6.30pm - Selected quotes from today's debate on the third reading of the Electoral Finance Bill.
* "This bill does not restrict free speech. It simply restricts the right to purchase speech through advertising." - Associate Justice Minister Annette King.
* "This is being done to safeguard our democracy by keeping to a minimum the undue influence of money in politics." - Ms King.
* "History will mark this day. This is the day that Helen Clark arrogantly inflicted upon the people of New Zealand an anti-democratic piece of legislation and the collective focus of New Zealand knew once and for all, it's time for a change." - National leader John Key.
* "It sticks in the throat a bit to hear so many people striking a high moral tone when their own hands are not clean in this matter. The National Party cannot get up in this House and demurely claim it is interested only in democracy when it flouted the electoral laws in the last election itself." - Progressive leader Jim Anderton, who said his was the only party that did not flout the law in 2005.
" This piece of legislation is all about entrenching the right of Government and the political establishment to use big public money to buy elections and no one will be able to stop them." - National deputy leader Bill English.
4.51pm - Act leader Rodney Hide said people should be standing up for free speech and voting against the Electoral Finance Bill.
He said "all the great campaigns of history" would have had to have been registered with the Government if the Electoral Finance Bill had been enacted in the relevant countries at the time.
"They're saying the campaigns to free the slaves, to abolish slavery, to give women the vote _ they would have to register with the Government first," Mr Hide is telling Parliament.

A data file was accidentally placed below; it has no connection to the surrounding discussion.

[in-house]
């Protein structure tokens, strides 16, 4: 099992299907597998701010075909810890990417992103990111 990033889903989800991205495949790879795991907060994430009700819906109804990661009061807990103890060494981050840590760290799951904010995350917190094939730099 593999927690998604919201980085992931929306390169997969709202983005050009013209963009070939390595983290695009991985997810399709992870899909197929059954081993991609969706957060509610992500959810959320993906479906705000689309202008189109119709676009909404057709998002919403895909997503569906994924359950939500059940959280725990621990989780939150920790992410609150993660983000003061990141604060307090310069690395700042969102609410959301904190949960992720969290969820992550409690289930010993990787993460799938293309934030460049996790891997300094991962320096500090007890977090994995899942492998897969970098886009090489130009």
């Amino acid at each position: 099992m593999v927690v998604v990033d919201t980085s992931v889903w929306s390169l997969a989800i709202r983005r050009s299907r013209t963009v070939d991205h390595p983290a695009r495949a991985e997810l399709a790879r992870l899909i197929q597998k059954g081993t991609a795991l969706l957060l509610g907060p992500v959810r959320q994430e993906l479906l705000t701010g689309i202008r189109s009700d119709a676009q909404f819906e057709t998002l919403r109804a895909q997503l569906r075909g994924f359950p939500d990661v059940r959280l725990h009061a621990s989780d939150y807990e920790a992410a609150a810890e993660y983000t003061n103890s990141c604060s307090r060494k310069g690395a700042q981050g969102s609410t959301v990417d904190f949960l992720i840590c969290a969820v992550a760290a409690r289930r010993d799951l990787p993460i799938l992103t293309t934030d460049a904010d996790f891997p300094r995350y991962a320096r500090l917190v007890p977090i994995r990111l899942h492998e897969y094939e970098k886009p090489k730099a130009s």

He then asked New Zealand First, the Greens and Labour to "listen to the people" and not pass the bill.
4.32pm - United Future leader Peter Dunne has announced his party will not vote for the Electoral Finance Bill.
In a surprise turnaround from his party's previous position, Mr Dunne is telling Parliament today that after listening carefully to the views and feelings of New Zealanders, "we can no longer support" the Electoral Finance Bill.
Mr Dunne says his party supported the development and introduction of the bill because it believed it was important to tidy up the "excesses of the last election".
But United Future would have strongly preferred a "genuinely multiparty" involvement in the development of the legislation.
"I have been struck by the messages from individuals with no special political axe to grind who genuinely fear that this bill will limit their rights to freedom of speech and expression," Mr Dunne says.
No matter what the bill said, in the court of public opinion it was seen as a "self-serving attack on the freedom of our electoral process".
4.24pm - Maori Party MP Hone Harawira is delivering a very strong speech against the Electoral Finance Bill, saying his party opposes it despite "not having a bean to our name".
Mr Harawira says despite what Helen Clark might argue, the bill is actually being opposed by people other than those who have millions of dollars to donate to parties.
The Maori Party was angry with the divisive "Iwi/Kiwi" advertisements run by the National Party before the 2005 election, and knew it didn't have the money to counter the campaign.
"But we still are opposed to the bill," Mr Harawira said.
"We stand free in this House, uncompromised by shady deals with either of the two big parties," he said.
He then referred to the amount of money poured into the last presidential campaign in the United States, to try to get George W Bush out of the White House.
"It didn't work too well, did it?" he said.
Mr Harawira launched a stinging attack on Labour, saying the bill was an "arrogant dismissal" of the rights of the public to participate in an election, and was driven by the "sweet scent of power and lust for control".
He went as far as to say that there was a "refusal to accept the reality of impending defeat" in Labour.
4.15pm - New Zealand First leader Winston Peters has spoken in support of the Electoral Finance Bill, arguing there is myriad free speech in New Zealand and that will continue after the passing of the legislation.